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2014 Marlins Season Review: Jarrod Saltalamacchia

Jarrod Saltalamacchia had a less than stellar first season with the Miami Marlins, as a drop in power and a bad season framing pitches lowered his value in 2014.

Eliot J. Schechter

Today, we begin our round of season reviews for every starting player on the 2014 Miami Marlins! First off, the embattled free agent acquisition, Jarrod Saltalamacchia.

It was not easy being Jarrod Saltalamacchia in 2014 for the Miami Marlins. You would think with the Fish just one season removed from having to endure Jeff Mathis and Rob Brantly for an entire year, fans would be more forgiving of what can only be described as a "decent" performance by a catcher with a pulse. But Saltalamacchia came with a three-year, $21 million contract, and that brought in expectations of his breakout 2013 season.

The truth was that Saltalamacchia did not have to play even that well to be worth his contract, which pays him just $7 million per season. At that rate, the Marlins are essentially paying for a little over a win per season. But because Salty was a rare free agent addition to a team that does not jump into the market often, it made for the expectation that his deal should have come with better production.

Having said that, Saltalamacchia still delivered a disappointing campaign, his worst since before 2011. The problems began on offense, where his game took an odd twist. After a rampant first month of the season in which he hit .299/.409/.571 (.424 wOBA) with five of his 11 home runs, Saltalamacchia really struggled the rest of the year. Strikeouts became a major issue, as he whiffed in nearly 34 percent of his plate appearances from May onward. His power dropped significantly as well; Saltalamacchia slugged just .307 and put up an ISO of .108 after his strong power display in April. The home run per fly ball (HR/FB) rate of 11.6 percent is not so bad compared to his career mark, but he lost a lot of doubles this season. After peaking at 40 doubles with the Red Sox last year, he hit just 20 this season. That represented a drop in doubles and triples per plate appearance, from 5.7 percent career before 2014 to 4.6 percent this year.

His walk rate jumped as well and was the only redeeming factor to his batting line. As bad as that .220 batting average appears, the Marlins knew they had a batting average risk on their hands; Salty only hit .244 in three years with the Red Sox. But the walk rate made up for some of the power loss, as the 12.6 percent rate helped him get to an OBP of .322. But the sudden increase in strikeouts and walks may actually be an ominous sign for Saltalamacchia's bat speed.

One would think the transition to Marlins Park was what hurt Saltalamacchia at the plate, but it turns out he actually enjoyed the home cooking closer to his home in Palm Beach County. Salty hit .273/.330/.418 (.329 wOBA) at home, a perfectly reasonable batting line for a catcher. He hit just .162/.309/.302 (.281 wOBA) on the road. Interestingly enough, the power numbers were unaffected in the move, as he hit about the same number of homers and the same ISO at home or away.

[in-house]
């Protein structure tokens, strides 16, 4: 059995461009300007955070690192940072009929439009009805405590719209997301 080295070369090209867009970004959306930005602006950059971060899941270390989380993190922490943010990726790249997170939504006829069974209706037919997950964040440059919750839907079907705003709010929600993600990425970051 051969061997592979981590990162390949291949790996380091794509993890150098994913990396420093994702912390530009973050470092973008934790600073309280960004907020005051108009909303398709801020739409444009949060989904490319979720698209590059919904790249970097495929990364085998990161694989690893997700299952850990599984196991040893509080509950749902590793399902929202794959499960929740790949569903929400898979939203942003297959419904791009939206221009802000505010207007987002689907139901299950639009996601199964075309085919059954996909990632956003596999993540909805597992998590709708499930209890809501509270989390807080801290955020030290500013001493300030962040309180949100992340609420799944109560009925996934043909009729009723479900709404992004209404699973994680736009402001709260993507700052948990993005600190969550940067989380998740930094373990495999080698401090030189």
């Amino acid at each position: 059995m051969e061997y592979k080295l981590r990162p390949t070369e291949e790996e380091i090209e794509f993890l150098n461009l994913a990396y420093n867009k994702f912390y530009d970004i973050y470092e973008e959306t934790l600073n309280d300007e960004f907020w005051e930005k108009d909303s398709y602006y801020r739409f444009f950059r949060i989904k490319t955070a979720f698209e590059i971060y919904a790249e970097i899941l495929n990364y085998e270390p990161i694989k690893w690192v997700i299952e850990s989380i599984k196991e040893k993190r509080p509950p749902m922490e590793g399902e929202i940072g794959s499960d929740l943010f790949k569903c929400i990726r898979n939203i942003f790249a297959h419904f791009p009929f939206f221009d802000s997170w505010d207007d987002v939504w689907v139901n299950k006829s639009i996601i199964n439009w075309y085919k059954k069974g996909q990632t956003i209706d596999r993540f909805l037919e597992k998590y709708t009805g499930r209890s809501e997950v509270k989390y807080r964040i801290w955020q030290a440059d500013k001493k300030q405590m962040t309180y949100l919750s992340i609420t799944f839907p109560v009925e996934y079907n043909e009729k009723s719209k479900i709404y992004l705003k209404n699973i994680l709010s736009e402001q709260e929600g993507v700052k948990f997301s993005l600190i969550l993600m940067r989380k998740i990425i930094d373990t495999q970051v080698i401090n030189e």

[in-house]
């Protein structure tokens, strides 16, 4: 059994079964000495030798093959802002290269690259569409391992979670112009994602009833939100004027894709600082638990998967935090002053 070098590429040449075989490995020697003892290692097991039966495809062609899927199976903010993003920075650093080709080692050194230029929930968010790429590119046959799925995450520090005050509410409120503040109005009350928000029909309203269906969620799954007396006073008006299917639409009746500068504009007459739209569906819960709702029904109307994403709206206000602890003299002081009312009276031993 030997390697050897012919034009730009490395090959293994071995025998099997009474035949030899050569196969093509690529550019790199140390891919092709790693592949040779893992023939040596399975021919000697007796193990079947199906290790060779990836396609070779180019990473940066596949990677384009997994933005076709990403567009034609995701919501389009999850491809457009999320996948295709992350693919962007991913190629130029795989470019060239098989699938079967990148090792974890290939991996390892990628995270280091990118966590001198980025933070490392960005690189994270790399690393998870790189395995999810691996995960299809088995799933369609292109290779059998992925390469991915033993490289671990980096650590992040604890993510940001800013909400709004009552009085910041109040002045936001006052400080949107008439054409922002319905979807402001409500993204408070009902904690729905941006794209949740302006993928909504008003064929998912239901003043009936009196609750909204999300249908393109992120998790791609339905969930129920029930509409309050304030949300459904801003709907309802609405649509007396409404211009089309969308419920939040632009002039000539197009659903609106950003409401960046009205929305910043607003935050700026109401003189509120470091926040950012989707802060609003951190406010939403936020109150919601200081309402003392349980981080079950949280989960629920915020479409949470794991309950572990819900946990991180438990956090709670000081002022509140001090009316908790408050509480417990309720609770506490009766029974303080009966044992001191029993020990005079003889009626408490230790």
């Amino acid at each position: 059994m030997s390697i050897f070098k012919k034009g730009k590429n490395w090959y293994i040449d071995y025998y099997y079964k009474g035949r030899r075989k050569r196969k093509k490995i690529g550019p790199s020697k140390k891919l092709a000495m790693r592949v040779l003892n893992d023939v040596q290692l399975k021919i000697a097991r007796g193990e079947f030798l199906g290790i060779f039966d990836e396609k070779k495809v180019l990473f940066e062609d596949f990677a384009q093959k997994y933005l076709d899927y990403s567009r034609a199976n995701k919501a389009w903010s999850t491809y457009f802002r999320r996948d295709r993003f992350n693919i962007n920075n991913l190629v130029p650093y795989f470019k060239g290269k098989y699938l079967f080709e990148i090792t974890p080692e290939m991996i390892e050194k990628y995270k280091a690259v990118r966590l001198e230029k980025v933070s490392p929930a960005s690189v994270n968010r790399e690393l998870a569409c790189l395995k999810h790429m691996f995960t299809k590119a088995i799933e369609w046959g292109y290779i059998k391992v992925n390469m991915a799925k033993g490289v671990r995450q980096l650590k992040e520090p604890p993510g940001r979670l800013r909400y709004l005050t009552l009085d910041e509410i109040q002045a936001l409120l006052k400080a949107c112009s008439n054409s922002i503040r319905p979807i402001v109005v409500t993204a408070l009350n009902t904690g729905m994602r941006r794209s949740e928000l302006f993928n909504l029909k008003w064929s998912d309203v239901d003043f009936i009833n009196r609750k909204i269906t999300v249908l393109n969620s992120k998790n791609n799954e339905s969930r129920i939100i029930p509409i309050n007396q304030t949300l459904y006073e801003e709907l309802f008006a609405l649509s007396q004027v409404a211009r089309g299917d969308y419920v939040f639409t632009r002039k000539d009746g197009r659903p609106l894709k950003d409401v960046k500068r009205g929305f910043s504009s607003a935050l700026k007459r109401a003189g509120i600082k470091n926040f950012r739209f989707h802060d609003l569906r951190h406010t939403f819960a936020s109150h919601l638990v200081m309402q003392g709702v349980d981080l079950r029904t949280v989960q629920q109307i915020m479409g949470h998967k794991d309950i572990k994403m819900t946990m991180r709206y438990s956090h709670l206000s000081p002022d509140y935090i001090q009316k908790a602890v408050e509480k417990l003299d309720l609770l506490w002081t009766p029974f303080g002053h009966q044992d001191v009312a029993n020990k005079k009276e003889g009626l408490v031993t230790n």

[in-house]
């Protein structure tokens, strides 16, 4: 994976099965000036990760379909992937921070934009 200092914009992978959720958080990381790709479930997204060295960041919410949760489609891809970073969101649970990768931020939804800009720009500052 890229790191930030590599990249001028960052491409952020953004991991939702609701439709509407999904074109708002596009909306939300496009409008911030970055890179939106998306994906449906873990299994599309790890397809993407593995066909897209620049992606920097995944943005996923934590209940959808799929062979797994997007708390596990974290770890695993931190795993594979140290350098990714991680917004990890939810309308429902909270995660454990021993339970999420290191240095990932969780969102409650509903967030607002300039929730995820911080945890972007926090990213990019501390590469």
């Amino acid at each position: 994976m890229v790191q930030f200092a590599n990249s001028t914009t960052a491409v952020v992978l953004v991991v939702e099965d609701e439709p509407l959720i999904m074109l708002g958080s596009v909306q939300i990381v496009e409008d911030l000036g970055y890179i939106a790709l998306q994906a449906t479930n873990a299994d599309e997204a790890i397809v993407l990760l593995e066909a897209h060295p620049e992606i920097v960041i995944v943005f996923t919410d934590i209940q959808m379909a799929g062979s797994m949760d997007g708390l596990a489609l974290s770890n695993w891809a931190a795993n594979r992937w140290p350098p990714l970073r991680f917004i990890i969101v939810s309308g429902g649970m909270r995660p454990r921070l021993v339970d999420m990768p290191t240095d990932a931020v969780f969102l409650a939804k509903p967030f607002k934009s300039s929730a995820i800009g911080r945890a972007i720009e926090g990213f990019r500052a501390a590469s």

Photo by Mike Ehrmann, Getty Images

Much was made of Saltalamacchia's problems at the plate, but ultimately his batting line was reasonable. There were 27 catchers who had at least 350 plate appearances in the bigs last year. Saltalmacchia's batting line was 20th among those catchers, alongside Brian McCann and Salvador Perez. This was right next to the league average line for all catchers; Saltalamacchia's 91 wRC+ was right next to the 93 mark for the average catcher, at only two percent worse.

The problem was that his defense was also a struggle. Saltalamacchia threw out just 19 percent of runners attempting to steal all year long, which was worse than his career 22 percent mark. The effect of this deficiency against baserunners cost Saltalamacchia and the Marlins between three and five runs in 2014. That is equivalent to about half a win or so. What may be more concerning were the problems with Saltalamacchia's pitch framing, as evidenced by multiple sources. The accounts show that Salty's deficient pitch framing, which was never an issue before arriving in Miami, may have cost Marlins pitchers 17 to 21 runs this season. Were this to be entirely credited to Saltalamacchia, it would crater his value and leave him below replacement level.

But it is hard to say that that is entirely due to Salty and not the pitching mannerisms of the Marlins' starters as well. And the suspicion is that, with Salty moving to a new league and a new team, this could have caused some of these unexpected problems defensively. But there were too many issues, both at and behind the plate, to ignore in 2014. Overall, Saltalamacchia put up a 1.3-win season according to FanGraphs, with similar evaluation from Baseball Prospectus. That is a nearly two-win improvement over the production in 2013, but there are enough foreboding signs that the Fish have to be vigilant and careful with Saltalamacchia going forward.